The United States Holocaust Memorial Museum has teamed with Ancestry.com to put the "millions of historical documents containing details about survivors and victims of the Holocaust and Nazi persecution during World War II" on the Ancestry.com website at The World Memory Project at http://www.worldmemoryproject.org/.
Together, the two organizations have created the World Memory Project to allow the public to help make the records from the Museum searchable by name online for free—so more families of survivors and victims can discover what happened to their loved ones during one of the darkest chapters in human history.
Anyone, anywhere, can contribute to this effort; even just one record and a few minutes at a time can make a world of difference to someone.
Getting started is as simple as downloading a free software program and then typing details from a record image into a database that will then become searchable online.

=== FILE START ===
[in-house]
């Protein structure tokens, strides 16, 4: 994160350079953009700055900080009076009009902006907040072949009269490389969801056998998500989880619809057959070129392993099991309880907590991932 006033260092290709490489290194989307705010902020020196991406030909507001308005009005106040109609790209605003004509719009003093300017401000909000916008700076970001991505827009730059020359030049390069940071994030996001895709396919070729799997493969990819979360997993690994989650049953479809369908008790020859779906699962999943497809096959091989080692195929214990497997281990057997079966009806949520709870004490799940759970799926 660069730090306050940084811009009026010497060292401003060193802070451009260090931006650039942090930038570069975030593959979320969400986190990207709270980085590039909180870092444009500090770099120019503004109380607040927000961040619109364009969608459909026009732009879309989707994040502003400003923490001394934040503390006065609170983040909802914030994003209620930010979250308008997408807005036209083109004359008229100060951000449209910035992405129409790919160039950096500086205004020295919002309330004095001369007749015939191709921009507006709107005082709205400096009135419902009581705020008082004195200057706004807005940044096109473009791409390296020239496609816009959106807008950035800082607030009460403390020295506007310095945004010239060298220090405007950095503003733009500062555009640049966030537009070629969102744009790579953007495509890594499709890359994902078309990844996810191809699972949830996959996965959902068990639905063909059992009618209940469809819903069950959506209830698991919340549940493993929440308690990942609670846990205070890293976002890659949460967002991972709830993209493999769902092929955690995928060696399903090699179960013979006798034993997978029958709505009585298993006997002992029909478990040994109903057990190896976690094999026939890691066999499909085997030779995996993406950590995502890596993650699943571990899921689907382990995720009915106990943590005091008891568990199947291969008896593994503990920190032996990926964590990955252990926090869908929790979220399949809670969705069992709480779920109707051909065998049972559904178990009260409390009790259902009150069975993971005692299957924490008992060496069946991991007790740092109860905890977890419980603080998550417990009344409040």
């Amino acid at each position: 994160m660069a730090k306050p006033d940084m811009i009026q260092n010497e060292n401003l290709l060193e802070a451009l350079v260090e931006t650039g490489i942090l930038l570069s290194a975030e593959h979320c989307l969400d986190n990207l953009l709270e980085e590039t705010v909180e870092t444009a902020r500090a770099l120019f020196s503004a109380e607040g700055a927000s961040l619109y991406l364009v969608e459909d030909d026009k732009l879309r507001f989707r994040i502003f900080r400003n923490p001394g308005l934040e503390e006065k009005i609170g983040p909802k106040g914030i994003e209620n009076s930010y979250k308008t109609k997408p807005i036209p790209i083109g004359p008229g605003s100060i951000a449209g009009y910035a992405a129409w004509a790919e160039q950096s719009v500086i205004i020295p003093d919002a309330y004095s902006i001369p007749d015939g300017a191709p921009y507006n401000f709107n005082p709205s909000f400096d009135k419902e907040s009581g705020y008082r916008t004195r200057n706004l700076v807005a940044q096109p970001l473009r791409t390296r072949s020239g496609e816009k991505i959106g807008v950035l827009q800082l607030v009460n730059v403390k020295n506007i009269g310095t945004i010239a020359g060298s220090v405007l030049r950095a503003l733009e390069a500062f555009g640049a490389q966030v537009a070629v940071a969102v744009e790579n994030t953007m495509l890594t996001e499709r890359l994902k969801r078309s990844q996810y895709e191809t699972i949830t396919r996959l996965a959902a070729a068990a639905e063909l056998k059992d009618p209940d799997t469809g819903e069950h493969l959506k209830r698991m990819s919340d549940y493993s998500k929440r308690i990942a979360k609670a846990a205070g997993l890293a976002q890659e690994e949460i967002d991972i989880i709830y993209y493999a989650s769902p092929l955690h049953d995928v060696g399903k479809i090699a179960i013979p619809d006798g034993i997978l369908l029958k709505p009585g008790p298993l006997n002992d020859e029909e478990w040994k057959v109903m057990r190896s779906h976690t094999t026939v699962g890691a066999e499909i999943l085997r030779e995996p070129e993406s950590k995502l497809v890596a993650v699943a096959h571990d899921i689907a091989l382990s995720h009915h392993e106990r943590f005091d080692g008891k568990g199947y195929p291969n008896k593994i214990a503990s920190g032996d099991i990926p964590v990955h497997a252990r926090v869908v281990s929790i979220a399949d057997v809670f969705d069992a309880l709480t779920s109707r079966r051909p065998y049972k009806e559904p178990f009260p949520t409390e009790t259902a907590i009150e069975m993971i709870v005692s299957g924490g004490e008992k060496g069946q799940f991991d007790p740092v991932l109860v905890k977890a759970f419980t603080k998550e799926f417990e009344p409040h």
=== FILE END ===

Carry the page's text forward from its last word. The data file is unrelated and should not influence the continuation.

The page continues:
By being part of the World Memory Project, you'll be helping to create the largest online resource of information about individual victims of the Holocaust and Nazi persecution. You'll also be restoring the identities of people the Nazis tried to erase from history, and making sure future generations never forget.
Get started today. The power of truth is in your hands".
The website says that the United States Holocaust Memorial Museum has gathered more than 170 million pages on 17 million individuals, which include names, dates, locations, conditions, and physical descriptions of victims of the Holocaust and Nazi persecution.
The database will be available in the late summer or early fall of 2011 at Ancestry.com.